Valeta Cabernet Sauvignon Roble 2013 DO Vino de Calidad de Granada has had 3 months in oak. You can almost feel the mountainside in this wine – the Mediterranean winds, the Alpujarra earth in which Cabernet vines grow and a the hillside herbs and undergrowth! There’s juicy, bold blackcurrant fruit which delights the palate and it’s all underpinned with a very subtle complexity and depth, helped by the subtle presence of the oak. 7€.
Veleta Cabernet Sauvignon 2009 also has a little Merlot in the blend. It’s a wine that is attracting international recognition – with medals won at home in Spain as well as in the States. As you would expect, given the Cabernet Sauvignon, there is an endearing blackcurrant flavour to the wine, as well as a Merlot inspired mintiness. There are herbs again with minerality and an even great depth, following its 12 months in Amercian and French oak, which also give rise to a certain pleasing complexity.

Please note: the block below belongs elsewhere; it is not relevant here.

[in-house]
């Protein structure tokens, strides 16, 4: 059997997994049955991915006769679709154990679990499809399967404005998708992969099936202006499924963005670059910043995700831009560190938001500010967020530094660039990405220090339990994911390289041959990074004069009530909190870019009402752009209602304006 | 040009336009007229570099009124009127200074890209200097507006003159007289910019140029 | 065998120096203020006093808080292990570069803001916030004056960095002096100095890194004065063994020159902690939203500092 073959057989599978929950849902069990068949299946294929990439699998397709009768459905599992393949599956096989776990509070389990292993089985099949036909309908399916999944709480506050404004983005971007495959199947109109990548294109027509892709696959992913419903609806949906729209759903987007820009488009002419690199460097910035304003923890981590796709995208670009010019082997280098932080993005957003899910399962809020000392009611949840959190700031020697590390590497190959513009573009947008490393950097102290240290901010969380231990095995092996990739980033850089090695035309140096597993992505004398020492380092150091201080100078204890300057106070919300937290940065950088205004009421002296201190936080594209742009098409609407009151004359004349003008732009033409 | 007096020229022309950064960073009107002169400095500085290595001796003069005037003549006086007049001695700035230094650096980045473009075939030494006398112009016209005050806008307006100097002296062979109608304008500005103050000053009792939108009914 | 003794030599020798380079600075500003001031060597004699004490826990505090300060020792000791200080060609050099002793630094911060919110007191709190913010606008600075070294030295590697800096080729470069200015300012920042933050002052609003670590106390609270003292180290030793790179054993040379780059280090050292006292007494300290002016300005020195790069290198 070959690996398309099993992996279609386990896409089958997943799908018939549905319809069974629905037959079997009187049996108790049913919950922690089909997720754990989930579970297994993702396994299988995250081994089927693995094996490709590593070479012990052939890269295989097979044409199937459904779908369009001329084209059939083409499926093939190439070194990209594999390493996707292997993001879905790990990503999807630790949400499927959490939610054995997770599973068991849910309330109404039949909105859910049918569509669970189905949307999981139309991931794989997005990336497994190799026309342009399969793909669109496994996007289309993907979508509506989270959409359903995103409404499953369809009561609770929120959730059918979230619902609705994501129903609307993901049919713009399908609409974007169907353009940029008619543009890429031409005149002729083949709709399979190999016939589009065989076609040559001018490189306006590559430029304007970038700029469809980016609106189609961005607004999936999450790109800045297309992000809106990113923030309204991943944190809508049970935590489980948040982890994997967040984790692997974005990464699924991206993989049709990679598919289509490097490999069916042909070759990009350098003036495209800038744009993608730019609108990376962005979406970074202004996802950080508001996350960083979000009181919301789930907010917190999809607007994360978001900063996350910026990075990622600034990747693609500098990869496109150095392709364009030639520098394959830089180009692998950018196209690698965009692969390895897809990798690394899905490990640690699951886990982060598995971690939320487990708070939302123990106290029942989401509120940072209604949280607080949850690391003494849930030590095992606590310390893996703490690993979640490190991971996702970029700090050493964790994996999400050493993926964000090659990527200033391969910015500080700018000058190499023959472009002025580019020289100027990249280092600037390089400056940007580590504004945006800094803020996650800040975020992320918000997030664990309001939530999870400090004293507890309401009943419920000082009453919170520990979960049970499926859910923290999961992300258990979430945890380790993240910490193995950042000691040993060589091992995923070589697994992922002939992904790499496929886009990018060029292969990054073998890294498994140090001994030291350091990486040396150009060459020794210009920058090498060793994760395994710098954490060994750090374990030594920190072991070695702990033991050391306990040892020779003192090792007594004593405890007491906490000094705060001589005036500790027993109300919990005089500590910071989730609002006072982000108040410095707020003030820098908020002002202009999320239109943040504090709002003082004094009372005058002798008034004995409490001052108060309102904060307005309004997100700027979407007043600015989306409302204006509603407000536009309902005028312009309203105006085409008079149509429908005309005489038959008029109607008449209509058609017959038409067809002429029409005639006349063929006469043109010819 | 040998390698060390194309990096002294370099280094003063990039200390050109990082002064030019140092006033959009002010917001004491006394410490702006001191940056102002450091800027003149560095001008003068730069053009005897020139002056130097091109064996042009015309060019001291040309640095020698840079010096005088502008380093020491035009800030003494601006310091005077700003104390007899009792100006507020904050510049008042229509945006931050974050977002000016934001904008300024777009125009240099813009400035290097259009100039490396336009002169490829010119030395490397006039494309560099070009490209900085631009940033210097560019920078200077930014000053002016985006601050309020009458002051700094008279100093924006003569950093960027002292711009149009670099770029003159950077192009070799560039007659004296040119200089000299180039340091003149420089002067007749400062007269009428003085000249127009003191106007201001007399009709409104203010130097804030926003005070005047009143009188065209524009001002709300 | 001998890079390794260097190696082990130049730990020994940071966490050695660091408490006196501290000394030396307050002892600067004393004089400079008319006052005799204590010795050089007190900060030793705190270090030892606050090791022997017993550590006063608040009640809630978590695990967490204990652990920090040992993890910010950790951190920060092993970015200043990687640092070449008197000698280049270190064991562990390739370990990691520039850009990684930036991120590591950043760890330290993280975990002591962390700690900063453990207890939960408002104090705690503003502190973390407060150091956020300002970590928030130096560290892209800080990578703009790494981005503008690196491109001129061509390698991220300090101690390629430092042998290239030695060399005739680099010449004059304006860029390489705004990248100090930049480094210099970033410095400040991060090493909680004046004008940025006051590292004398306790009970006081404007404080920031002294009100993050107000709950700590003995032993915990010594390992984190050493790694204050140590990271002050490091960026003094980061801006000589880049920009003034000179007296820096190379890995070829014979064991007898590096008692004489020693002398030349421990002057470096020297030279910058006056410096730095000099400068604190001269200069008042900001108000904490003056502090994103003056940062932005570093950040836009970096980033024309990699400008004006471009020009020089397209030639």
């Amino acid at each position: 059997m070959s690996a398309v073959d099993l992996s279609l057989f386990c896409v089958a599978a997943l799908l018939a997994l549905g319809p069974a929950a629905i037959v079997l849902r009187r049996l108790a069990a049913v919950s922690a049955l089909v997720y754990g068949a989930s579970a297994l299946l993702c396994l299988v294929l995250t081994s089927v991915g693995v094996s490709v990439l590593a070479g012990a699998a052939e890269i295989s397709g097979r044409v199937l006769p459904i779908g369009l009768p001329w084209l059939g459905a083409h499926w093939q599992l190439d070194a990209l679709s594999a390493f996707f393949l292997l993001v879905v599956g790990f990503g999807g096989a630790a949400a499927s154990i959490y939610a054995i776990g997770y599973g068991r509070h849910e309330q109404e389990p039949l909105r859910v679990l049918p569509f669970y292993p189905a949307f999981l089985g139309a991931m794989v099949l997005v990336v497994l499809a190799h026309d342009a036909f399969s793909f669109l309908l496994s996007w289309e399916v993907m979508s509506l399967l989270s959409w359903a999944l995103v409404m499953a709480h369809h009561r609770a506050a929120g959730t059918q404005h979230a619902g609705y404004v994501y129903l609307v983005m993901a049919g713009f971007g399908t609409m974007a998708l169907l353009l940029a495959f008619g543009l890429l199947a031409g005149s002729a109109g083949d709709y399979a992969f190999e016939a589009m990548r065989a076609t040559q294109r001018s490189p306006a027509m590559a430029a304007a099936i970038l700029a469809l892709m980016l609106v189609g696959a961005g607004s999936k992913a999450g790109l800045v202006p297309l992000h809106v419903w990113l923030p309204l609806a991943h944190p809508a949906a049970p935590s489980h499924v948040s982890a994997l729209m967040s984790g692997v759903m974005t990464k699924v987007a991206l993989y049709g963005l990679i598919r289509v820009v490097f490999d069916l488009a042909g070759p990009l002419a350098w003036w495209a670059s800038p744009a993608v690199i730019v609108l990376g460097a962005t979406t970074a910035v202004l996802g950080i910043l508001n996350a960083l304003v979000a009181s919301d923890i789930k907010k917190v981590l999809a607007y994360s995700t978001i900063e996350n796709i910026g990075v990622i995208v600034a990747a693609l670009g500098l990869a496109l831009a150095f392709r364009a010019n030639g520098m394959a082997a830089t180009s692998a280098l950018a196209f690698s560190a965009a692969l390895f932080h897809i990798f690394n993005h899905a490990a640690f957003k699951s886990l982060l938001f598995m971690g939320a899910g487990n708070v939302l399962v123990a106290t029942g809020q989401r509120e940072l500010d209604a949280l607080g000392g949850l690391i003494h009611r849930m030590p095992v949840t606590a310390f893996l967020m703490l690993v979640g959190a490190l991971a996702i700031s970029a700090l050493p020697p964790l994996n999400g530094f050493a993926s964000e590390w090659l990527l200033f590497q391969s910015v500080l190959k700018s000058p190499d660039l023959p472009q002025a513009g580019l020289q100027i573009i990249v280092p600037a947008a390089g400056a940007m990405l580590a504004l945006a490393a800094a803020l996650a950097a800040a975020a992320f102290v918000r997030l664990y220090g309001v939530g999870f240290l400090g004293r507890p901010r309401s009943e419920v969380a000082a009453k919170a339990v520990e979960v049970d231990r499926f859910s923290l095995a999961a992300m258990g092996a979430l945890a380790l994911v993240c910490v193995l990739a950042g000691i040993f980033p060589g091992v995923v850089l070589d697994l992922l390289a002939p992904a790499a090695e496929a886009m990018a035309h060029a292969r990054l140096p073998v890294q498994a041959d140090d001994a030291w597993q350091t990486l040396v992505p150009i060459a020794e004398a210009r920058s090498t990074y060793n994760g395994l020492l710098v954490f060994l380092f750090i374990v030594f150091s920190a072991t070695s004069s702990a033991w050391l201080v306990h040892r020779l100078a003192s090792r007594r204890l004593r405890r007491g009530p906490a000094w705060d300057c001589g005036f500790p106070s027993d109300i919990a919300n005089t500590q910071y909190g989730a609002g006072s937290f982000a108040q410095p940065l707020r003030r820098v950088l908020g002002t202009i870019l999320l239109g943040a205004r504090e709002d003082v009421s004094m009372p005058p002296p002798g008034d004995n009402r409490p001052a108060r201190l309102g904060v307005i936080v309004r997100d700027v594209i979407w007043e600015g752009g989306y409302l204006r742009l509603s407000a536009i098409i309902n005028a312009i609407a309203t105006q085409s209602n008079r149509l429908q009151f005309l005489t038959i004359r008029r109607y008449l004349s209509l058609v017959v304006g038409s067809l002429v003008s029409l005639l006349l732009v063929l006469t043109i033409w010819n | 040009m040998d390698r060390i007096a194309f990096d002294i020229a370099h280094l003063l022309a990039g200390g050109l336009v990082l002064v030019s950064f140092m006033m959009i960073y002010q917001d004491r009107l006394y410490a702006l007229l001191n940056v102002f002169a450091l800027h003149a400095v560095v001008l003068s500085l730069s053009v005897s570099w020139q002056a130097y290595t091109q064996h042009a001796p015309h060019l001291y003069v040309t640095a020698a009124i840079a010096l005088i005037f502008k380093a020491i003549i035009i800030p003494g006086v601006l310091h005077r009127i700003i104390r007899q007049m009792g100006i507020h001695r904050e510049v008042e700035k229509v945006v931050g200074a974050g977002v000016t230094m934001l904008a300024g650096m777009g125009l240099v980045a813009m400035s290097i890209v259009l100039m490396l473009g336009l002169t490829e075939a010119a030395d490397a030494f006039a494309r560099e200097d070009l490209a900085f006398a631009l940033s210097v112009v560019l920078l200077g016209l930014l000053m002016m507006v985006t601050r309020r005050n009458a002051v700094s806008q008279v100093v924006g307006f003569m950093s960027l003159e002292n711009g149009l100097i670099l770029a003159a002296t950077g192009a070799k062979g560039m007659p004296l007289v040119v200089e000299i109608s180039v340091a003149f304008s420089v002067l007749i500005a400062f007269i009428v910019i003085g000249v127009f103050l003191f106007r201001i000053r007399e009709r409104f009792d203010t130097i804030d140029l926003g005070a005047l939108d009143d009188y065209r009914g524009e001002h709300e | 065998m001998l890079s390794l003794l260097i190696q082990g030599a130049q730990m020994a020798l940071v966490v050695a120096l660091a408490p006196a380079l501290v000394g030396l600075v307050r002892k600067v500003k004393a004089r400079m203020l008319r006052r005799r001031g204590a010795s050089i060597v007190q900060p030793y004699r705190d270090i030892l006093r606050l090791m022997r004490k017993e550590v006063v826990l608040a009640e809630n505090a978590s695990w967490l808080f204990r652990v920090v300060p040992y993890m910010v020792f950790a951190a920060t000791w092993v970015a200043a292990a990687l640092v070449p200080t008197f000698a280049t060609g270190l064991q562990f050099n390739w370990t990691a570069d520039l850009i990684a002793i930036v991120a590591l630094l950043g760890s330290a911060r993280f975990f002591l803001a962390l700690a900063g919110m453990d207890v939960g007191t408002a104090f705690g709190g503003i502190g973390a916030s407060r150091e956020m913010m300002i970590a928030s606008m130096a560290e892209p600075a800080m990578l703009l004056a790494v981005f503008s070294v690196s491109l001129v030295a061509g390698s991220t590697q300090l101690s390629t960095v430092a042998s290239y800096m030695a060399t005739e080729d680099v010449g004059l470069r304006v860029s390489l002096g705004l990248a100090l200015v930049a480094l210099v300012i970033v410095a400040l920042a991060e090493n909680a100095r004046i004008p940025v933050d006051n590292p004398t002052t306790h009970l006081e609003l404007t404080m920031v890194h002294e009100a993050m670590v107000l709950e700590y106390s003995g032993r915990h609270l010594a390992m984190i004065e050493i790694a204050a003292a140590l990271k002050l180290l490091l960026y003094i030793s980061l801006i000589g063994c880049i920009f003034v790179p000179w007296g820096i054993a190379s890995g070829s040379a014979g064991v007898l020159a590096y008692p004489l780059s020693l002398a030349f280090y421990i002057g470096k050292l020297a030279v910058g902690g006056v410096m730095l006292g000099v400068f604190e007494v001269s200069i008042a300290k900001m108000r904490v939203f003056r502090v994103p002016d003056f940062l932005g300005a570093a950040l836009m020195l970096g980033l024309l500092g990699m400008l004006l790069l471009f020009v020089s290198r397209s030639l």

I haven’t tried this wine with game – but I’d like to!
I believe the Gold Medal winning Noladós 2010 is about to come into its own very soon. At present it’s a little austere, a little restrained in its pleasure-giving fruit, perhaps just coming to the end of a dormant period? But taste it, and hold it on your palate and it will reveal something of the juicy fruit that will soon be prevalent.
Made with the other Cabernet (Franc) as well as Cab Sauv and Tempranillo it’s quite a big wine longing for dark meats: steaks and casseroles.
Finally, if looking for a fruit driven red wine made from Spain’s most commonly grown red wine variety, Tempranillo, that is drinking perfectly right now – then check out Veleta’s Tempranillo 2009. Everything about this wine is perfectly in balance – and like the whole range of Buenavista wines, it delivers!